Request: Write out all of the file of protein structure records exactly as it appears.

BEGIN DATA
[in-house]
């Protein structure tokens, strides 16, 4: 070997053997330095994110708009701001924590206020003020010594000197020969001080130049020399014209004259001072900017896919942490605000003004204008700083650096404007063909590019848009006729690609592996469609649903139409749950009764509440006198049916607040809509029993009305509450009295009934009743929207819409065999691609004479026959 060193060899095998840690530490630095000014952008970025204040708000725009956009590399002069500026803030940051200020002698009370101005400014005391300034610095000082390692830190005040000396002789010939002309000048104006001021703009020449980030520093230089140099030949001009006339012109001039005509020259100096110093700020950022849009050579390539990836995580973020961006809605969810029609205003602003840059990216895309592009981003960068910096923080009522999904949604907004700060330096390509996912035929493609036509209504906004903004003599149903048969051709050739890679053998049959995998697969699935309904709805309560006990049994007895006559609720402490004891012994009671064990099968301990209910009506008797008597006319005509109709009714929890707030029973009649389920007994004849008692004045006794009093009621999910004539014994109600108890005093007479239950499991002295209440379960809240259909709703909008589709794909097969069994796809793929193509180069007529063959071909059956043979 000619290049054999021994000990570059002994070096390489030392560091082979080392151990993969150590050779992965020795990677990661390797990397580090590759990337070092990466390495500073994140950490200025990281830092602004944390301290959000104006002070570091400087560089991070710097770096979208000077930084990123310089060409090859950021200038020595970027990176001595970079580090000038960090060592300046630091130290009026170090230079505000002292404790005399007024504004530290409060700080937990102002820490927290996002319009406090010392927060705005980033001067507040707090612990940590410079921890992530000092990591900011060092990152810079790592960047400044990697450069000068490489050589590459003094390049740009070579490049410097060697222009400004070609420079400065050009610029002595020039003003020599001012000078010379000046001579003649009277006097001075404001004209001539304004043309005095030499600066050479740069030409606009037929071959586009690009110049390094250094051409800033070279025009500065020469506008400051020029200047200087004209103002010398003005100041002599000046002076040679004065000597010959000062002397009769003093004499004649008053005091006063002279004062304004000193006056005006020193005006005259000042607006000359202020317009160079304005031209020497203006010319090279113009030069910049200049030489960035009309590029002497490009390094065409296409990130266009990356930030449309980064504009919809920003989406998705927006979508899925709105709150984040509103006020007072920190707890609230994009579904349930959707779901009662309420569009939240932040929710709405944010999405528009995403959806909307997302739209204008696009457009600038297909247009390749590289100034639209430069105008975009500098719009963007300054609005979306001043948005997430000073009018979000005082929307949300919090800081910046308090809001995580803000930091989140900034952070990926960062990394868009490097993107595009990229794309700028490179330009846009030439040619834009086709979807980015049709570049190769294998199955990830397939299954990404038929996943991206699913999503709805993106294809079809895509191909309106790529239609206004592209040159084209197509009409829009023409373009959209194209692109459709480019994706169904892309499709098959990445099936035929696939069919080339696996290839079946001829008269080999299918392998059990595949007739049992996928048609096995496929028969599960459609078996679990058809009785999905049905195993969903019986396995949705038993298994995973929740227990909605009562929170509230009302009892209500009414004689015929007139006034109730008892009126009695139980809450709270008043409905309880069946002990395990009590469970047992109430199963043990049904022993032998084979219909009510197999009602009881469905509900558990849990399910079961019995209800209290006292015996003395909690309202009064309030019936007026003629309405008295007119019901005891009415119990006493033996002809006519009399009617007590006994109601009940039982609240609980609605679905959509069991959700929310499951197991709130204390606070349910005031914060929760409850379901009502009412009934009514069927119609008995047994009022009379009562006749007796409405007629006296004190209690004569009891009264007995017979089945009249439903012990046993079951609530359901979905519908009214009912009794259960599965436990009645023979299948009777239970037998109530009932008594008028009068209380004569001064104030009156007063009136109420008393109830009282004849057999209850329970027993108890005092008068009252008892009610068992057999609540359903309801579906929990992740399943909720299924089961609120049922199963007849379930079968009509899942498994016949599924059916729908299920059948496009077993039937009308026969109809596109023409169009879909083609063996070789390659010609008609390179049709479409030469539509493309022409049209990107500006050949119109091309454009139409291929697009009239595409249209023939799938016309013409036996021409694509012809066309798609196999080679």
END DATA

[in-house]
């Protein structure tokens, strides 16, 4: 070997053997330095994110708009701001924590206020003020010594000197020969001080130049020399014209004259001072900017896919942490605000003004204008700083650096404007063909590019848009006729690609592996469609649903139409749950009764509440006198049916607040809509029993009305509450009295009934009743929207819409065999691609004479026959 060193060899095998840690530490630095000014952008970025204040708000725009956009590399002069500026803030940051200020002698009370101005400014005391300034610095000082390692830190005040000396002789010939002309000048104006001021703009020449980030520093230089140099030949001009006339012109001039005509020259100096110093700020950022849009050579390539990836995580973020961006809605969810029609205003602003840059990216895309592009981003960068910096923080009522999904949604907004700060330096390509996912035929493609036509209504906004903004003599149903048969051709050739890679053998049959995998697969699935309904709805309560006990049994007895006559609720402490004891012994009671064990099968301990209910009506008797008597006319005509109709009714929890707030029973009649389920007994004849008692004045006794009093009621999910004539014994109600108890005093007479239950499991002295209440379960809240259909709703909008589709794909097969069994796809793929193509180069007529063959071909059956043979 000619290049054999021994000990570059002994070096390489030392560091082979080392151990993969150590050779992965020795990677990661390797990397580090590759990337070092990466390495500073994140950490200025990281830092602004944390301290959000104006002070570091400087560089991070710097770096979208000077930084990123310089060409090859950021200038020595970027990176001595970079580090000038960090060592300046630091130290009026170090230079505000002292404790005399007024504004530290409060700080937990102002820490927290996002319009406090010392927060705005980033001067507040707090612990940590410079921890992530000092990591900011060092990152810079790592960047400044990697450069000068490489050589590459003094390049740009070579490049410097060697222009400004070609420079400065050009610029002595020039003003020599001012000078010379000046001579003649009277006097001075404001004209001539304004043309005095030499600066050479740069030409606009037929071959586009690009110049390094250094051409800033070279025009500065020469506008400051020029200047200087004209103002010398003005100041002599000046002076040679004065000597010959000062002397009769003093004499004649008053005091006063002279004062304004000193006056005006020193005006005259000042607006000359202020317009160079304005031209020497203006010319090279113009030069910049200049030489960035009309590029002497490009390094065409296409990130266009990356930030449309980064504009919809920003989406998705927006979508899925709105709150984040509103006020007072920190707890609230994009579904349930959707779901009662309420569009939240932040929710709405944010999405528009995403959806909307997302739209204008696009457009600038297909247009390749590289100034639209430069105008975009500098719009963007300054609005979306001043948005997430000073009018979000005082929307949300919090800081910046308090809001995580803000930091989140900034952070990926960062990394868009490097993107595009990229794309700028490179330009846009030439040619834009086709979807980015049709570049190769294998199955990830397939299954990404038929996943991206699913999503709805993106294809079809895509191909309106790529239609206004592209040159084209197509009409829009023409373009959209194209692109459709480019994706169904892309499709098959990445099936035929696939069919080339696996290839079946001829008269080999299918392998059990595949007739049992996928048609096995496929028969599960459609078996679990058809009785999905049905195993969903019986396995949705038993298994995973929740227990909605009562929170509230009302009892209500009414004689015929007139006034109730008892009126009695139980809450709270008043409905309880069946002990395990009590469970047992109430199963043990049904022993032998084979219909009510197999009602009881469905509900558990849990399910079961019995209800209290006292015996003395909690309202009064309030019936007026003629309405008295007119019901005891009415119990006493033996002809006519009399009617007590006994109601009940039982609240609980609605679905959509069991959700929310499951197991709130204390606070349910005031914060929760409850379901009502009412009934009514069927119609008995047994009022009379009562006749007796409405007629006296004190209690004569009891009264007995017979089945009249439903012990046993079951609530359901979905519908009214009912009794259960599965436990009645023979299948009777239970037998109530009932008594008028009068209380004569001064104030009156007063009136109420008393109830009282004849057999209850329970027993108890005092008068009252008892009610068992057999609540359903309801579906929990992740399943909720299924089961609120049922199963007849379930079968009509899942498994016949599924059916729908299920059948496009077993039937009308026969109809596109023409169009879909083609063996070789390659010609008609390179049709479409030469539509493309022409049209990107500006050949119109091309454009139409291929697009009239595409249209023939799938016309013409036996021409694509012809066309798609196999080679």